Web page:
Review by Woodrow Phoenix
This is the third of five volumes collecting all the stories from Walt Simonson’s monumental run on The Mighty Thor. After the big, big ending of the previous volume it’s a lower stakes beginning to the next story arc as Beta Ray Bill and Sif fight armored bank robbers in New York, Lorelei finally manages to make Thor her love slave, thanks to Loki, and her sister the Enchantress adds some magic of her own to the situation. A fun comedy of errors releases the Thunder God who still has some serious wrongs to put right.
In the previous volume, Malekith turned humans into his slaves by forcing their souls out of their bodies and into Hel. As Midgard’s protector, Thor is bound to journey into Hel to reclaim them. This will require an army, and his warriors include Harokin and the Einherjar, Balder The Brave, the only one who knows the way to Hel because he’s been there once before and returned, and Skurge the Executioner, who needs to forget his torment at the hands of the Enchantress by inflicting some punishment of his own.
Simonson uses lots of actual Norse myth in his portrayal of Hel and its inhabitants, from Garm the giant wolf who guards the entrance, to the river Gjoll that marks the boundary of Hel, the bridge called Gjallerbru and its guardian Modgud, and even Naglfar, a ship made of the toenails of the dead. Thor’s combat with Hela herself to decide the fate of the souls she possesses is another superbly designed sequence that’s exciting and a little terrifying because after all, she is Death incarnate. Under that mask it’s not a pretty sight. In a fantastic fight to the finish she makes sure that win or lose, Thor isn’t going to be too lovely to look at either. Simonson almost tops that with one of the most memorable action scenes among a great number of them in these stories, when Skurge the Executioner takes centre stage in the final battle against the forces of Hela.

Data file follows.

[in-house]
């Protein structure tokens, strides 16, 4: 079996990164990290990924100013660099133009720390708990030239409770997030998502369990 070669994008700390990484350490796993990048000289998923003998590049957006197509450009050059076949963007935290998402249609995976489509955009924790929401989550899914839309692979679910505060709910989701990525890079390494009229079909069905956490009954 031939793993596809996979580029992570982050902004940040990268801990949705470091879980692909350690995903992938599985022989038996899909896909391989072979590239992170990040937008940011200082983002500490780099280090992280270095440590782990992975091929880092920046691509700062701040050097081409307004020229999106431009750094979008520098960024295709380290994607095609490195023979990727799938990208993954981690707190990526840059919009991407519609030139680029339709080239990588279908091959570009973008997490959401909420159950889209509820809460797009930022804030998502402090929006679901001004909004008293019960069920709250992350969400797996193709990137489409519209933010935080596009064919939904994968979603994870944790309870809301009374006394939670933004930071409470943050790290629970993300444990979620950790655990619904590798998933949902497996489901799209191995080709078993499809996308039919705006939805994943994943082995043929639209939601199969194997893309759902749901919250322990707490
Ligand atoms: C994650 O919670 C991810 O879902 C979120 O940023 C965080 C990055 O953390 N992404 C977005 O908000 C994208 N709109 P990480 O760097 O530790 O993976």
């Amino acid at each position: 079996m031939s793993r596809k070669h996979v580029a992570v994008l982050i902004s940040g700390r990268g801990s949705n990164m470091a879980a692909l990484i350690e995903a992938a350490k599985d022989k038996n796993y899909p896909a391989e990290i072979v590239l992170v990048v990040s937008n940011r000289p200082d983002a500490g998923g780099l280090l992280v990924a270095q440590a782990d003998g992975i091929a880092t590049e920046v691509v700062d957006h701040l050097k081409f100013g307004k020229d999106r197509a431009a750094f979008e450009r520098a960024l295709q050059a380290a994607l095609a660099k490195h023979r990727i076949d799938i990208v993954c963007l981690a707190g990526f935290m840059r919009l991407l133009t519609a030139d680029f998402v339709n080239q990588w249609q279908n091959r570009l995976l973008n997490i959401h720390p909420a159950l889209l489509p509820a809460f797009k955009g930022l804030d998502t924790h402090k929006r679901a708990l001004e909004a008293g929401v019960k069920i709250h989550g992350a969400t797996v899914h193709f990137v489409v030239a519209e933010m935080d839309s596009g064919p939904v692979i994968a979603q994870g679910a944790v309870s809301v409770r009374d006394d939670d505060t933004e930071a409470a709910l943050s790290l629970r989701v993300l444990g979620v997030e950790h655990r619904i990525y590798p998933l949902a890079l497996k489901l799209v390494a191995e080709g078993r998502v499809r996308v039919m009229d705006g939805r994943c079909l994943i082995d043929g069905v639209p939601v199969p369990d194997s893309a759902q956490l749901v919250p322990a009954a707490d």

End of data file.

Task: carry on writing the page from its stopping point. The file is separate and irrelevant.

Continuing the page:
This volume also includes Balder the Brave, previously released separately, which explains just what he was up to in Nornheim with Karnilla the Norn Queen, what happens to her while he is away to join Thor in battle… and how he deals with it on his return. Simonson makes the formerly despicable Karnilla a surprisingly sympathetic figure, and her romance with Balder is classic star-crossed stuff. Sal Buscema draws this story, and he comes on board The Mighty Thor to take over drawing the rest of Simonson’s ongoing saga halfway through the next volume in a pretty smooth transition.
The only extra feature in this volume is a cover gallery. Previous editions Thor Visionaries: Walter Simonson, Vol. 3 and Thor Legends Volume 3: Walt Simonson, collected a different number of issues from the original run. Both are now out of print.